Here is a look at Port Gamble, the sweet little town where yesterday’s Camperdown elm tree grows. We have driven through Port Gamble many times enroute to and from the Kingston-Edmonds ferry but only recently stopped to look around.

Collage Pt Gamble 1

Port Gamble is a privately owned National Historic Landmark, the oldest continuously operating mill town in North America. Founded in 1853, it was operated by Pope & Talbott until 1995. The town has a New England look to it, enhanced by its setting at the edge of Port Gamble Bay. Port Gamble is about 40 miles east of Sequim, not far beyond the Hood Canal Bridge.

Collage Pt Gamble 2

The church in the top collage is a popular location for weddings. In addition to a cafe in the General Store, above left, another cafe serves afternoon tea. A museum is located below the General Store; it is open May through September. There are other small shops in the area around the General Store and Post Office (bottom right). The Post Office Building also houses a community theater.

Collage Campertown elm

We discovered this amazing elm tree recently when we explored the little town of Port Gamble not far from the Hood Canal Bridge. I was pleased that winter had stripped away the leaves that would hide the amazing twists and turns of the tree’s branches. It looks like something imagined in a Harry Potter book. Here’s what a nearby sign says about the Camperdown elm:

State Champion Camperdown Elm
It was in 1840 that the “Earl of Camperdown” in Dundee Scotland noticed a branch growing on the floor of his elm forest. He grafted it to a Scotch Elm tree and it took hold producing the first Camperdown Elm. The Scotch Elm is the only root mass the Camperdown Elm will grown on. The tree is a mutant and cannot self produce. Every Camperdown Elm tree in the world is part of the original and they must be grafted to a Scotch Elm tree to get started. When the graft starts to grow, the Scotch Elm branches are cut off leaving only Camperdown Elm. This magnificent tree depends on humankind to keep it alive as a species…This tree was planted in 1875. It measures 20 ft. in height with a 26 ft. crown and a 7 ft. circumference.

A rain squall prevented my taking more detailed shots (and it deposited a big drop in the middle of my lens). I’d like to visit this tree again from time to time and see it in other seasons.

I’ve long wanted to see and experience a building designed by Frank Ghery and our visit to Seattle last week afforded that opportunity. The Experience Music Project, or EMP Museum, is housed in a Ghery building. Pretty amazing. That is a monorail train emerging through the building in the center left shot; the track also shows in the bottom of the two right hand shots.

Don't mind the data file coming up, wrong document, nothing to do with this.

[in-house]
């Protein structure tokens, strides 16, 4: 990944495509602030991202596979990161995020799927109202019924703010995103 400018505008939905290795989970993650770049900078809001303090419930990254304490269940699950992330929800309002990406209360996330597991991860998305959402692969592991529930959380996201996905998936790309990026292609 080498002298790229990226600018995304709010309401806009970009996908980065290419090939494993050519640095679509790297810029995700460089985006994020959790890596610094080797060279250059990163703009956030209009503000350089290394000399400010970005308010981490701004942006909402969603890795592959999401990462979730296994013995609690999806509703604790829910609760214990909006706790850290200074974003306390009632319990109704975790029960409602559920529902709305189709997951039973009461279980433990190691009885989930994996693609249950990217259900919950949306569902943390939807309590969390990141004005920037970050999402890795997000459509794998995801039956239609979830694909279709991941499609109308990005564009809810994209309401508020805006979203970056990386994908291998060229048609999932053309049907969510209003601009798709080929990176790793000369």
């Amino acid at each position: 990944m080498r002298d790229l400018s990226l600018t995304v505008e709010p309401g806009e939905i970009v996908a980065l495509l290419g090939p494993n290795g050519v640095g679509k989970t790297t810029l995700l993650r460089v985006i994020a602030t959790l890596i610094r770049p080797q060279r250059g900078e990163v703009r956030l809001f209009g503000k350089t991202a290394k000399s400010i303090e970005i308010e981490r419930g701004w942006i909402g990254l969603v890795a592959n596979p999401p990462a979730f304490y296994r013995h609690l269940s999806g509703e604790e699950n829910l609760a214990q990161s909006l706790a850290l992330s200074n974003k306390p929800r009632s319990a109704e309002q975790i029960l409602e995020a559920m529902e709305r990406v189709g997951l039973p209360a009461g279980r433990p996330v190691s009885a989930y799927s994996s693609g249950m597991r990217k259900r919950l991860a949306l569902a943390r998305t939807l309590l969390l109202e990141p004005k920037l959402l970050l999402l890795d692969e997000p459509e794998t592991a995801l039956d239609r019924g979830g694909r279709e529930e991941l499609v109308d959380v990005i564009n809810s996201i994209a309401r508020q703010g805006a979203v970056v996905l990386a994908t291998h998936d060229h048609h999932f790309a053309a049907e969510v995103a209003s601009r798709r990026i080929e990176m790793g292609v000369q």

One knockout exhibit in the Chihuly Garden and Glass in Seattle is in the Sealife Room. Like many of Chihuly’s large pieces, the centerpiece of the room initially looks like a huge freeform, sinuous pile of wild glass shapes. Look closer and it’s filled with identifiable golden shapes: shells, anemones, octopus, eye candy at it’s most fun. A fellow photographer in the room moved from one spot to the next, snapping away, and repeatedly murmuring, “Oh, wow!”

This is part of the Persian Ceiling, a room that serves as a passageway between exhibit rooms. Look up and it is a backlit kaleidoscope of shapes and color.

Some of the exhibits are as much about light and reflection as they are the glass shapes. Look at this image. It’s hard to tell where the glass stops and the reflection begins.

Dale Chihuly is a glass artist whose work has redefined art glass for decades. Although his work is exhibited worldwide, he is a Pacific Northwesterner and has exhibits in both Seattle and Tacoma. I was excited to visit his Garden and Glass collection last week at the Seattle Center. Works are exhibited indoors, beautifully lit in low light and open atrium rooms, and outdoors where they sparkle and reflect the natural light around them. The shot above was taken in the outdoor garden. The garden is filled with large, glossy globes, free form leaves and tubular shapes arching in spirals and reaching outward for the sun.

This image is from the Glasshouse, as was one I posted in a collage yesterday that showed the Space Needle. Huge “vines” of glass poppies explode in a sinuous conga dance across the top of the arched glass roof of this building.

In the Macchia Forest room oversized “bowls” filled with color lean inward to surround visitors in a riot spun of glossy colors. Stunning!

Tomorrow I’ll show a few more highlights from my visit to Chihuly.